Ordered set and matrix notationsEdit
Spherical vectors are specified like polar vectors, where the zenith angle is concatenated as a third component to form ordered triplets and matrices. The azimuth and zenith angles may be both prefixed with the angle symbol ( ); the prefix should be used consistently to produce the distance-angle-angle combination that distinguishes spherical vectors from cylindrical ones.
A three-dimensional spherical vector v can be represented as any of the following, using either ordered triplet or matrix notation:
Where ρ is the magnitude, θ is the azimuth angle, and φ is the zenith angle.
Like polar and cylindrical vectors, spherical vectors can be specified using simplified autonomous equations, in this case for ρ, θ, and φ.
A three-dimensional vector whose magnitude is 5 units, whose azimuth angle is π/9 radians (20°), and whose zenith angle is π/4 radians (45°) can be specified as:
In any given vector space, the operations of vector addition and scalar multiplication are defined. Normed vector spaces also define an operation known as the norm (or determination of magnitude). Inner product spaces also define an operation known as the inner product. In , the inner product is known as the dot product. In and , an additional operation known as the cross product is also defined.
Scalar multiplication is represented in the same manners as algebraic multiplication. A scalar beside a vector (either or both of which may be in parentheses) implies scalar multiplication. The two common operators, a dot and a rotated cross, are also acceptable (although the rotated cross is almost never used), but they risk confusion with dot products and cross products, which operate on two vectors. The product of a scalar k with a vector v can be represented in any of the following fashions:
Vector subtraction and scalar divisionEdit
Using the algebraic properties of subtraction and division, along with scalar multiplication, it is also possible to “subtract” two vectors and “divide” a vector by a scalar.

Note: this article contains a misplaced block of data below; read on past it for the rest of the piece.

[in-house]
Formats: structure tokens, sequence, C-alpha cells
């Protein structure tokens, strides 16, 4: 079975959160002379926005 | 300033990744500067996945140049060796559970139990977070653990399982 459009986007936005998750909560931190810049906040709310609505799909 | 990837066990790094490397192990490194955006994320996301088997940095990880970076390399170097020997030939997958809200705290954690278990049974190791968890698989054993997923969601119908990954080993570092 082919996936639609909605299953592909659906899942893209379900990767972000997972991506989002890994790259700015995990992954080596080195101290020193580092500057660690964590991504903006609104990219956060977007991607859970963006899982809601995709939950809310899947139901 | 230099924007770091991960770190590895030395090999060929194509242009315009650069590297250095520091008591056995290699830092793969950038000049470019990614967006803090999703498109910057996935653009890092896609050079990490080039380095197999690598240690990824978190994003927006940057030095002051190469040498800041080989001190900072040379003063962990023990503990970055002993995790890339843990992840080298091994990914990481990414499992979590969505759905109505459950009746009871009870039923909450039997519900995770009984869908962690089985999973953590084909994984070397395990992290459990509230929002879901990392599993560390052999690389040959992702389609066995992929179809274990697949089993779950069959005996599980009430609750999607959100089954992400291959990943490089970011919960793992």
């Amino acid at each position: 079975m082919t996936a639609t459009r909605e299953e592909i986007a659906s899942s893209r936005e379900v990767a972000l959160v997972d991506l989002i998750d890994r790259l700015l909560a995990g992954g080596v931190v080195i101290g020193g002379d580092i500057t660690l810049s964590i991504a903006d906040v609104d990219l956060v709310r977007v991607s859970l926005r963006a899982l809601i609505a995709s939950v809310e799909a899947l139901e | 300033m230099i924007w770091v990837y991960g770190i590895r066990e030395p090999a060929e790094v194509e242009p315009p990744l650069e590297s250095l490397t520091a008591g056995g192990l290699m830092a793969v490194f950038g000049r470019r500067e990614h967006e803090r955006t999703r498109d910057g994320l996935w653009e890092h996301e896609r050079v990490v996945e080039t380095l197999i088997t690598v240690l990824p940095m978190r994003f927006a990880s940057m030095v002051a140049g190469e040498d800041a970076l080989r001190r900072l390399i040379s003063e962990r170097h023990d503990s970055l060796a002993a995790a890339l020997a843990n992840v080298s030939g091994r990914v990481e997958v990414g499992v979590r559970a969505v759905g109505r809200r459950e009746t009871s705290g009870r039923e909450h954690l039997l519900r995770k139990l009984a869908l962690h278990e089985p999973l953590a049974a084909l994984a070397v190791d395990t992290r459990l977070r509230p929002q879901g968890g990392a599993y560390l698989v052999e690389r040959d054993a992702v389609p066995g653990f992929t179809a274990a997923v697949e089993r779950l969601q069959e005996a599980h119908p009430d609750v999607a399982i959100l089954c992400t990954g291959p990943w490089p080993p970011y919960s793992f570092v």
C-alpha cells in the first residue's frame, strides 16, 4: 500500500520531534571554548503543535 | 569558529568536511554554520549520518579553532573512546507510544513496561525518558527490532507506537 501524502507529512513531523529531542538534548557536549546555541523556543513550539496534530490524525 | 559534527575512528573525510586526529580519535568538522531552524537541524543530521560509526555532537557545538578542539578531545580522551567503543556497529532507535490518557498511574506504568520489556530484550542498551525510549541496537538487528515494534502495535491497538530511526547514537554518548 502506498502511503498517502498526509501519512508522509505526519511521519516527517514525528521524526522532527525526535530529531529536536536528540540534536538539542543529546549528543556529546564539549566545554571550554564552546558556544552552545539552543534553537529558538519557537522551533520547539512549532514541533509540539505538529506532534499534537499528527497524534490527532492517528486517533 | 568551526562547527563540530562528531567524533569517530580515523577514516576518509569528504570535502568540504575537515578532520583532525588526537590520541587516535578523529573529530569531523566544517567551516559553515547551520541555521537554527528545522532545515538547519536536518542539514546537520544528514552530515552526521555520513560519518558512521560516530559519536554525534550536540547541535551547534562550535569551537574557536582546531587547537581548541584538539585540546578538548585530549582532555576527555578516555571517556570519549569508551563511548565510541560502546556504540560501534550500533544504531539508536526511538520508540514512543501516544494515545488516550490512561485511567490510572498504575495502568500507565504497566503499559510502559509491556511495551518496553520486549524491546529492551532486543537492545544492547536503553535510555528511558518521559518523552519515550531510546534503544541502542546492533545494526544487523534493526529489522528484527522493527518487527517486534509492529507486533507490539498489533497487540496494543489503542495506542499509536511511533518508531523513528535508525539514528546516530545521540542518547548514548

Vector subtraction is performed by adding the scalar multiple of −1 with the second vector operand to the first vector operand. This can be represented by the use of the minus sign as an operator. The difference between two vectors u and v can be represented in either of the following fashions:
Scalar division is performed by multiplying the vector operand with the numeric inverse of the scalar operand. This can be represented by the use of the fraction bar or division signs as operators. The quotient of a vector v and a scalar c can be represented in any of the following forms:
The norm is also sometimes represented with single bars, like , but this can be confused with absolute value (which is a type of norm).
The inner product of two vectors (also known as the scalar product, not to be confused with scalar multiplication) is represented as an ordered pair enclosed in angle brackets. The inner product of two vectors u and v would be represented as:
In , the inner product is also known as the dot product. In addition to the standard inner product notation, the dot product notation (using the dot as an operator) can also be used (and is more common). The dot product of two vectors u and v can be represented as:
In some older literature, the dot product is implied between two vectors written side-by-side. This notation can be confused with the dyadic product between two vectors.
By some conventions (e.g. in France and in some areas of higher mathematics), this is also denoted by a wedge, which avoids confusion with the wedge product since the two are functionally equivalent in three dimensions:
In some older literature, the following notation is used for the cross product between u and v:
Vector notation is used with calculus through the Nabla operator:
With a scalar function f, the gradient is written as
with a vector field, F the divergence is written as
and with a vector field, F the curl is written as